GIGGLE CITY: Wayans Brothers keep it personal
For all the complaining that stand-up comics do about being stand-up comics, it can be a road to the big-time. Just ask the Wayans Brothers – this amazing show-biz family from Brooklyn that used comedy to escape poverty. Scary Movie, Scary Movie 2, White Chicks and the TV series In Living Color are just some of the many projects that starred at least two or more of the 10 Wayans siblings. Shawn and Marlon are two of the most well-known – and stand-up comedy must not be so bad after all because, like Seinfeld, they keep coming back to it.
Shawn and Marlon perform – in tandem, not together – at the Comic Strip this weekend. All the shows are sold out. Here’s what Shawn, 41, the second youngest of the family, had to say about comedy in a recent phone interview:
Q: Have you ever done a comedy duo on stage with any of your brothers?
A: Marlon and I hosted the MTV Awards. But I don’t like doing stand-up together live. Stand up is a more personal art form.
Q: If you could be any celebrity, who would be and why?
A: Oprah Winfrey, because she’s richer than me.
Q: Do you think you could play Oprah in a movie?
Q: What’s your best heckler story?
A: I don’t really remember, but I shut them up. I say something that they’re not going to like and I shut them up. Whatever it’s going to take. Or I’m going to do my whole set on YOU.
Q: Due to your fame, do people even dare to heckle?
A: There’s always an idiot. Moreso right after Charlie Sheen went out there and got heckled by the audience and then people thought that anybody who came from the movies was OK to do that to – and that’s just not true.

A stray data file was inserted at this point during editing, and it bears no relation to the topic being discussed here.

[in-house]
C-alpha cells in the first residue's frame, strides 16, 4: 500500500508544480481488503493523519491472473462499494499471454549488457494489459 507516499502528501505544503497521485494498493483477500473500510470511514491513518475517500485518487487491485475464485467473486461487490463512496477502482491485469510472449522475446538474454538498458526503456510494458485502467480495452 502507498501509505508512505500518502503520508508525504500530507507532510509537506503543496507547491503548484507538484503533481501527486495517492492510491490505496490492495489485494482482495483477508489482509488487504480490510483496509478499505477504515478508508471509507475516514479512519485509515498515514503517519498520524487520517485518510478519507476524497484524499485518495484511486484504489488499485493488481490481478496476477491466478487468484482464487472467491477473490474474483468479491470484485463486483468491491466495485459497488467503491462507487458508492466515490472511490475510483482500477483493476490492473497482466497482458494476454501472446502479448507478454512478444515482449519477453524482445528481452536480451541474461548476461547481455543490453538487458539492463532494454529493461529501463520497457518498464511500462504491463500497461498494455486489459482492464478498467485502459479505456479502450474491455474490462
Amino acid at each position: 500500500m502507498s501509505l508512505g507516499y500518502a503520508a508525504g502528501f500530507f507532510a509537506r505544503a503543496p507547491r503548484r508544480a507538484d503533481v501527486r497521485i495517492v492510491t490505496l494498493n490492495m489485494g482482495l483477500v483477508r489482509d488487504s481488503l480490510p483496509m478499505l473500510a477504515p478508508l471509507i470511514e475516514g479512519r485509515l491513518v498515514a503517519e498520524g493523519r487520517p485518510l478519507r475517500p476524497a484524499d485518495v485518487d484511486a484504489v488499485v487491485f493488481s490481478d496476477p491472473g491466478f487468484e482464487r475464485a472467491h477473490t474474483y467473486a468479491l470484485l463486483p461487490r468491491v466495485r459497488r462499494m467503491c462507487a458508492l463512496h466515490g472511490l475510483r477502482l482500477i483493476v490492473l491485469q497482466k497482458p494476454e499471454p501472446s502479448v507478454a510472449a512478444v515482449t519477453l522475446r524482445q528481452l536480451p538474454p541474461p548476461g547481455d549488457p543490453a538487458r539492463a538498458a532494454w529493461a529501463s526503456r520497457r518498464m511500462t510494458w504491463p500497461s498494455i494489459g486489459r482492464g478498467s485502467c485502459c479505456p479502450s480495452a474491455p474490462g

Q: Do you have an old bit you were sad to let go?
A: Nothing that I miss.
Q: How about one you were happy to let go?
A: I used to do way back in the day: I hate living in New York because black men can’t catch cabs. You need a white girl in order to get a cab in New York. A lot of brothers date white women just so they can catch a cab.
A: I prefer to pull from within my own personal life rather than talk about what’s happening exactly at this moment. There’ll be pieces of that but I don’t like to do it that much.
Q: Do you have a new bit that the audience really likes?
A: I have a music bit that’s going over well.
Q: Any mention of Whitney Houston?
A: No, I’m very sad about Whitney Houston.
Q: Do you have a line that you won’t cross?
A: Well, I wouldn’t do that. I wouldn’t talk about nobody that just passed away like that. There’s certain places I won’t go – but in time, with comedy, time heals all wounds and eventually one day they’ll all be ripe.
Q: You know what Gilbert Gottfried said about the old saying: tragedy plus time equals comedy? He said, “Why wait?”
A: VOICE OF GILBERT GOTTFRIED: And that’s how you get fired from the Aflac commercials! … That’s what happens when you don’t wait.
Q: What’s the difference between kids today and when you were a kid?
A: These kids today are lazier. We used to have to work to get stuff. These kids can just steal the stuff they want off the Internet.
Q: Do you think you have to be a pessimist to be a good comedian?
A: If you want to be a funny one, I think so. I don’t know many positive comedians who are funny.
Q: How do you explain the fact that so many of you Wayans Brothers went into show business?
A: It’s the only place that would hire us … I’m not sure why. A lot of it had to do with our upbringing, growing up poor in New York City and wanting to get the hell out of there. We used to have to be creative because we didn’t have a lot of the stuff other kids had – so we used humour.